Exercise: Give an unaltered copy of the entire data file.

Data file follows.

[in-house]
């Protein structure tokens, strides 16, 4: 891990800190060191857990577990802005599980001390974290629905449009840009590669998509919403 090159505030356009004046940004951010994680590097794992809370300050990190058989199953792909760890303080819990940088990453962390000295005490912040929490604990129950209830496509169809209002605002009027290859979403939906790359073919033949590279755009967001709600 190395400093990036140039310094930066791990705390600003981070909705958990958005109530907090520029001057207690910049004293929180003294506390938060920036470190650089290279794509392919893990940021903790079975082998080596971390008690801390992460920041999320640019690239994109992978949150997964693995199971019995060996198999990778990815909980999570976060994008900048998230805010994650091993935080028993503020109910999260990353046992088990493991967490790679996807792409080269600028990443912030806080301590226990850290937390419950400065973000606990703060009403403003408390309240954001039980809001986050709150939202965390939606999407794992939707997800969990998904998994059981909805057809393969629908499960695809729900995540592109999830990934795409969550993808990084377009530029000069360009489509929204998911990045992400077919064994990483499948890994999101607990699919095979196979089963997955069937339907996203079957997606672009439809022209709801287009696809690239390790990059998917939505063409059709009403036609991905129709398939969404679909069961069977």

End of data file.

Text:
[in-house]
């Protein structure tokens, strides 16, 4: 891990800190060191857990577990802005599980001390974290629905449009840009590669998509919403 090159505030356009004046940004951010994680590097794992809370300050990190058989199953792909760890303080819990940088990453962390000295005490912040929490604990129950209830496509169809209002605002009027290859979403939906790359073919033949590279755009967001709600 190395400093990036140039310094930066791990705390600003981070909705958990958005109530907090520029001057207690910049004293929180003294506390938060920036470190650089290279794509392919893990940021903790079975082998080596971390008690801390992460920041999320640019690239994109992978949150997964693995199971019995060996198999990778990815909980999570976060994008900048998230805010994650091993935080028993503020109910999260990353046992088990493991967490790679996807792409080269600028990443912030806080301590226990850290937390419950400065973000606990703060009403403003408390309240954001039980809001986050709150939202965390939606999407794992939707997800969990998904998994059981909805057809393969629908499960695809729900995540592109999830990934795409969550993808990084377009530029000069360009489509929204998911990045992400077919064994990483499948890994999101607990699919095979196979089963997955069937339907996203079957997606672009439809022209709801287009696809690239390790990059998917939505063409059709009403036609991905129709398939969404679909069961069977």